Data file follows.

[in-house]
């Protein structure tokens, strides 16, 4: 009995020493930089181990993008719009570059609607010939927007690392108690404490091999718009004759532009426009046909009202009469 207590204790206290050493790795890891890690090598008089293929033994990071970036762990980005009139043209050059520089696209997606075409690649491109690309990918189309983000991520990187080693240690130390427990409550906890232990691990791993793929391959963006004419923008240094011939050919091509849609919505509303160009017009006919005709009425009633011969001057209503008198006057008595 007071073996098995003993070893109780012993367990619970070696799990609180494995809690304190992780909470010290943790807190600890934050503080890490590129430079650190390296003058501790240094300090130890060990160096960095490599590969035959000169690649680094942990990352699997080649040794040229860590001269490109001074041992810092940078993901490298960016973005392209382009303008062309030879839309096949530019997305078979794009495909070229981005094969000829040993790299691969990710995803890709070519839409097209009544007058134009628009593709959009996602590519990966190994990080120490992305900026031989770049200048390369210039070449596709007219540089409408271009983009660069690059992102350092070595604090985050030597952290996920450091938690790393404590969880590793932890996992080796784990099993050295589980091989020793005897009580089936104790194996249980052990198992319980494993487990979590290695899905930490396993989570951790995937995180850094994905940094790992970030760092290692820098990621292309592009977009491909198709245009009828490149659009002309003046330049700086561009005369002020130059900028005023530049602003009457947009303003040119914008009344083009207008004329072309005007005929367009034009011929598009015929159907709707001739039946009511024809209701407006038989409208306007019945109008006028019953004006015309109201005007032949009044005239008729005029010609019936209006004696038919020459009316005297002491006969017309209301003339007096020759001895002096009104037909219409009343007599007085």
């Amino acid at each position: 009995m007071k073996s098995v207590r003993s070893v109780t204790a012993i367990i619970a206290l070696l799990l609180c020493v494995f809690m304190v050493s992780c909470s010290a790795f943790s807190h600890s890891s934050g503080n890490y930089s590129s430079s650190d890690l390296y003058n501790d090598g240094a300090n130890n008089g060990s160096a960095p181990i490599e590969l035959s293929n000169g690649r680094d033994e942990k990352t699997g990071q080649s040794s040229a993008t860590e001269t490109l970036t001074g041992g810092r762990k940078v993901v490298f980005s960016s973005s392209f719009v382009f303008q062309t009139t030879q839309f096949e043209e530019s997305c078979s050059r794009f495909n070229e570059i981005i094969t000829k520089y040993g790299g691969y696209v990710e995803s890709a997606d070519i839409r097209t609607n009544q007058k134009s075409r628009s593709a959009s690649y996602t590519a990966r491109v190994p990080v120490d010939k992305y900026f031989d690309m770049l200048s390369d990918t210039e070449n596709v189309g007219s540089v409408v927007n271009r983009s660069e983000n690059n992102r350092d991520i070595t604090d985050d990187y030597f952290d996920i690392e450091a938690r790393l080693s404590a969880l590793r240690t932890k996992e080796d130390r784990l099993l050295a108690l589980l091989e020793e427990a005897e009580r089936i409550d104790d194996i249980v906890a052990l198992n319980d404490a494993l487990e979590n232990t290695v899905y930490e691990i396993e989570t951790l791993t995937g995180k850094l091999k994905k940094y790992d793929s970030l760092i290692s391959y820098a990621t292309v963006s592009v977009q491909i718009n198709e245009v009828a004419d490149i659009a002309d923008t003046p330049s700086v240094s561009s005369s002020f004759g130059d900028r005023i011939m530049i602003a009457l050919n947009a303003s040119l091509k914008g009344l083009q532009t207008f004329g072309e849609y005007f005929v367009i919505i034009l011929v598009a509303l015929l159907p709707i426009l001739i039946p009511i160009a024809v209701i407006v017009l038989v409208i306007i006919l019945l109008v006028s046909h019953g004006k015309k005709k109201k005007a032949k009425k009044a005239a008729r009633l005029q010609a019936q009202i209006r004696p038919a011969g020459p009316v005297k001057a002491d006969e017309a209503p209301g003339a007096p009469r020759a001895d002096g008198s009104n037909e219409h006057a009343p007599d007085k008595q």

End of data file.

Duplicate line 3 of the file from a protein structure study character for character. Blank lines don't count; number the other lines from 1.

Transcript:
């Amino acid at each position: 009995m007071k073996s098995v207590r003993s070893v109780t204790a012993i367990i619970a206290l070696l799990l609180c020493v494995f809690m304190v050493s992780c909470s010290a790795f943790s807190h600890s890891s934050g503080n890490y930089s590129s430079s650190d890690l390296y003058n501790d090598g240094a300090n130890n008089g060990s160096a960095p181990i490599e590969l035959s293929n000169g690649r680094d033994e942990k990352t699997g990071q080649s040794s040229a993008t860590e001269t490109l970036t001074g041992g810092r762990k940078v993901v490298f980005s960016s973005s392209f719009v382009f303008q062309t009139t030879q839309f096949e043209e530019s997305c078979s050059r794009f495909n070229e570059i981005i094969t000829k520089y040993g790299g691969y696209v990710e995803s890709a997606d070519i839409r097209t609607n009544q007058k134009s075409r628009s593709a959009s690649y996602t590519a990966r491109v190994p990080v120490d010939k992305y900026f031989d690309m770049l200048s390369d990918t210039e070449n596709v189309g007219s540089v409408v927007n271009r983009s660069e983000n690059n992102r350092d991520i070595t604090d985050d990187y030597f952290d996920i690392e450091a938690r790393l080693s404590a969880l590793r240690t932890k996992e080796d130390r784990l099993l050295a108690l589980l091989e020793e427990a005897e009580r089936i409550d104790d194996i249980v906890a052990l198992n319980d404490a494993l487990e979590n232990t290695v899905y930490e691990i396993e989570t951790l791993t995937g995180k850094l091999k994905k940094y790992d793929s970030l760092i290692s391959y820098a990621t292309v963006s592009v977009q491909i718009n198709e245009v009828a004419d490149i659009a002309d923008t003046p330049s700086v240094s561009s005369s002020f004759g130059d900028r005023i011939m530049i602003a009457l050919n947009a303003s040119l091509k914008g009344l083009q532009t207008f004329g072309e849609y005007f005929v367009i919505i034009l011929v598009a509303l015929l159907p709707i426009l001739i039946p009511i160009a024809v209701i407006v017009l038989v409208i306007i006919l019945l109008v006028s046909h019953g004006k015309k005709k109201k005007a032949k009425k009044a005239a008729r009633l005029q010609a019936q009202i209006r004696p038919a011969g020459p009316v005297k001057a002491d006969e017309a209503p209301g003339a007096p009469r020759a001895d002096g008198s009104n037909e219409h006057a009343p007599d007085k008595q």